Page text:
Well, your question is significant in that the name of the child is very important and, in fact, becomes a self-fulfilling prophesy. The baby, however, is not JUST named Luck, he's named Thomas Luck (and is affectionately nicknamed "the Luck" and also "Tommy Luck").
The significance and the "why" of the name have to do with the setting. "The Luck of Roaring Camp" is set in the late 1800s, at the height of the gold rush in California. Roaring Camp is the name of the mining camp that the men live in. The baby is birthed by a Cherokee prostitute, Cherokee Sal, who dies soon after the birth. The men decide as a unit to care for the baby as their own.
Now to the heart of your question: the men name the baby Luck because the men believe the baby has brought the quality of luck to Roaring Camp.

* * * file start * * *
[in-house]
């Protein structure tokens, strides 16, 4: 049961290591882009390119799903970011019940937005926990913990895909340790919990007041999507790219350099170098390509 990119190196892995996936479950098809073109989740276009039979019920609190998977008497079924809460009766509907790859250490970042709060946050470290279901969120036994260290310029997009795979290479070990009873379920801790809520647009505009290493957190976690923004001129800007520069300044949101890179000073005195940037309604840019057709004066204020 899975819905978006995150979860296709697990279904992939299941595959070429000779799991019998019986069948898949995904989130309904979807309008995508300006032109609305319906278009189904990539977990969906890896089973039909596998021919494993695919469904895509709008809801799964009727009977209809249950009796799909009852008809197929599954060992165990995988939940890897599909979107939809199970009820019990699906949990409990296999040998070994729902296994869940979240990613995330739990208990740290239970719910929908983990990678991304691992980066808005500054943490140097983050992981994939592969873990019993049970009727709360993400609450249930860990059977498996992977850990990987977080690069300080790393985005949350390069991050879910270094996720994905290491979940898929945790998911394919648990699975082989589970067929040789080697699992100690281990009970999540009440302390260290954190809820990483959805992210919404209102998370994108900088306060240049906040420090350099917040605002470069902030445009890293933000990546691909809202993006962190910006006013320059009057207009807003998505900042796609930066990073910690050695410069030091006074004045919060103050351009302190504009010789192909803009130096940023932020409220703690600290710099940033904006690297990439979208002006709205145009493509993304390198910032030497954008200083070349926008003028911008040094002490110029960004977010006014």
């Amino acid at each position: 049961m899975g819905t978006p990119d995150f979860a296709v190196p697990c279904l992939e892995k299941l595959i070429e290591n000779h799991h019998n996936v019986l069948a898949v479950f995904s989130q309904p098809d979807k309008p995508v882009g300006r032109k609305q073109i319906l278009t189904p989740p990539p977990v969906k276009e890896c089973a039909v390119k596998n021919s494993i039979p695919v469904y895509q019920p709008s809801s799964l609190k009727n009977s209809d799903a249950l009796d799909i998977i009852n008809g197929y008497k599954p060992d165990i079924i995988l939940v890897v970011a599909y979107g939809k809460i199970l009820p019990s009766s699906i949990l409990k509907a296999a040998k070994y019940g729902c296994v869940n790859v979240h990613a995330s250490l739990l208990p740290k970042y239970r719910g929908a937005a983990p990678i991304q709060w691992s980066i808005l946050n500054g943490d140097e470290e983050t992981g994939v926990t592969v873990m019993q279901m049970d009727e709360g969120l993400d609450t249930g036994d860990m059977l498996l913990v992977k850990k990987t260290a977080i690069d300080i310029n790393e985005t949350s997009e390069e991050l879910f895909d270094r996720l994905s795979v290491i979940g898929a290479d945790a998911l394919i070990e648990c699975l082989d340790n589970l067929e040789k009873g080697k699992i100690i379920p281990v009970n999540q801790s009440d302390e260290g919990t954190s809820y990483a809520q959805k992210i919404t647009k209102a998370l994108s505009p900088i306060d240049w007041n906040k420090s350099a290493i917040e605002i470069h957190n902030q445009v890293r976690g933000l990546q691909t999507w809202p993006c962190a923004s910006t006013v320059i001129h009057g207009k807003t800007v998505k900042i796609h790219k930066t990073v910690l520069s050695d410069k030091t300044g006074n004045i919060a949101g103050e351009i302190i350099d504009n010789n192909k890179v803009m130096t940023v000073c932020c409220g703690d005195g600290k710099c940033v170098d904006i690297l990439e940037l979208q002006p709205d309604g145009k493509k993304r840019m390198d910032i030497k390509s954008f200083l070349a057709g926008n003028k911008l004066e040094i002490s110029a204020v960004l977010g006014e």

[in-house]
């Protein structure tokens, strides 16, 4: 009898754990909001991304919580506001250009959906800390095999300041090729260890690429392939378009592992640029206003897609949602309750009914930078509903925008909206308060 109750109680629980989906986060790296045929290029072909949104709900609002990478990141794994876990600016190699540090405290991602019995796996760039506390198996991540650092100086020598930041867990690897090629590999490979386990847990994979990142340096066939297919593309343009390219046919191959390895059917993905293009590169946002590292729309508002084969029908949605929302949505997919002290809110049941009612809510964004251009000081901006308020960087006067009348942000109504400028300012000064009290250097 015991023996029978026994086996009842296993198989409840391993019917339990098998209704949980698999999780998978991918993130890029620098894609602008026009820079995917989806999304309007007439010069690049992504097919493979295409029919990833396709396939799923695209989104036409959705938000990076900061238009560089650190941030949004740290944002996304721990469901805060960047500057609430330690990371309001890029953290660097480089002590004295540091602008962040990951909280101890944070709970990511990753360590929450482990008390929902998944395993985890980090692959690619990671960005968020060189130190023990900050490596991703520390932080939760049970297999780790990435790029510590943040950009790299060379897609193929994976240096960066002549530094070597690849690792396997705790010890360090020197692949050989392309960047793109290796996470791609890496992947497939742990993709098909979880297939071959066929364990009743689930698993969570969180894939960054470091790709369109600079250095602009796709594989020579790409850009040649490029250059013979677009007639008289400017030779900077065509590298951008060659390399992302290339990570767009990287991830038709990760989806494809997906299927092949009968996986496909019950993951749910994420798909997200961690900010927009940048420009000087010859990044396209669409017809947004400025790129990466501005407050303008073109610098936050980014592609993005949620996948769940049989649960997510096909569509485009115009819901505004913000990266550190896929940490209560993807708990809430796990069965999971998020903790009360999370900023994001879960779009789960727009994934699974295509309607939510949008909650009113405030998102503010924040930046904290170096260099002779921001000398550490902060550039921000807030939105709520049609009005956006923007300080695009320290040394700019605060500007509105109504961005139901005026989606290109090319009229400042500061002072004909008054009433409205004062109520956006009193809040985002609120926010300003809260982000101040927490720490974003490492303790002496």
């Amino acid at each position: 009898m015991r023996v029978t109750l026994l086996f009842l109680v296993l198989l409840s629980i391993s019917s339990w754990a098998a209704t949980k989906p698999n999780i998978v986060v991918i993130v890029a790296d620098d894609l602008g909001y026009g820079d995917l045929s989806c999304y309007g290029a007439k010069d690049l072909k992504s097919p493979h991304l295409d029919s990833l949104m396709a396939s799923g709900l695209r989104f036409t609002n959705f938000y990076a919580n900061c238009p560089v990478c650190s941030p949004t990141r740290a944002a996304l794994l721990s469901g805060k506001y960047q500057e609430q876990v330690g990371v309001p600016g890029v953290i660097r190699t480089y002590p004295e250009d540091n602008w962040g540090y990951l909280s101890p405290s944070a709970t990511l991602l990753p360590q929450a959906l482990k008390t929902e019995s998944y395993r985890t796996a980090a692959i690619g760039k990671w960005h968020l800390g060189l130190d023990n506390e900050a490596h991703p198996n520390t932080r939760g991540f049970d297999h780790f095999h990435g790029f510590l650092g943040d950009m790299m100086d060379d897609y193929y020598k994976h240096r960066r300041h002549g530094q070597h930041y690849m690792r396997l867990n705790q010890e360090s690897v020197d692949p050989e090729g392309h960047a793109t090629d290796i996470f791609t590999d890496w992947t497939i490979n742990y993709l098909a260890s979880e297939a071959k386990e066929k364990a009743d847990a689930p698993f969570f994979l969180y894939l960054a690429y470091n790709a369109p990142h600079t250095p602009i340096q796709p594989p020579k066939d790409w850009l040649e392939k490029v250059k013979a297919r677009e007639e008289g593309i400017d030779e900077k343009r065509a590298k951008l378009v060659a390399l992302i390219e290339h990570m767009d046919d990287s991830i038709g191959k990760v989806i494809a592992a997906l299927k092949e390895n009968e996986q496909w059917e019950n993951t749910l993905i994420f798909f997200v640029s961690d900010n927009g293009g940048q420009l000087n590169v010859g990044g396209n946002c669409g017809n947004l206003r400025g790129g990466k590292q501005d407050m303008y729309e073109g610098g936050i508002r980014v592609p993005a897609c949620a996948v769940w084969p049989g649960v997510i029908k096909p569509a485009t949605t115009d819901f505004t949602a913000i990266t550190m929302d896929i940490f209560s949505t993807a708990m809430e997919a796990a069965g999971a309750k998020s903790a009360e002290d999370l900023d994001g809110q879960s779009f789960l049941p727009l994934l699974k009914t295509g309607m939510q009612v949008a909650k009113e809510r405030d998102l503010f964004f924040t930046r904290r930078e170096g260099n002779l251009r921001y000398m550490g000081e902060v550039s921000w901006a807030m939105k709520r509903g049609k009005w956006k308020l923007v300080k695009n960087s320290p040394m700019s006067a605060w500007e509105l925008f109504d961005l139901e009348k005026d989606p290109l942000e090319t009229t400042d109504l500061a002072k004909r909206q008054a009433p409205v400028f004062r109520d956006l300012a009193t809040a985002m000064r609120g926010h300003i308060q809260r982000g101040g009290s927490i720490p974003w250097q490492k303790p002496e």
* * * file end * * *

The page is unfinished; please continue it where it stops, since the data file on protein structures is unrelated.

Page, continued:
The real luck of Luck manifests itself as these rough men take better care of themselves and their surroundings.
They’ve got vines and flowers round their houses, and they wash themselves twice a day. But they’re mighty rough on strangers, and they worship an Ingin baby.
They clean themselves. They clean their cabins. Their shouts have been replaced by whispers. They huddle around the infant instead of huddling in seedy places. They no longer participate in as much gambling and fighting. Luck truly changes the men.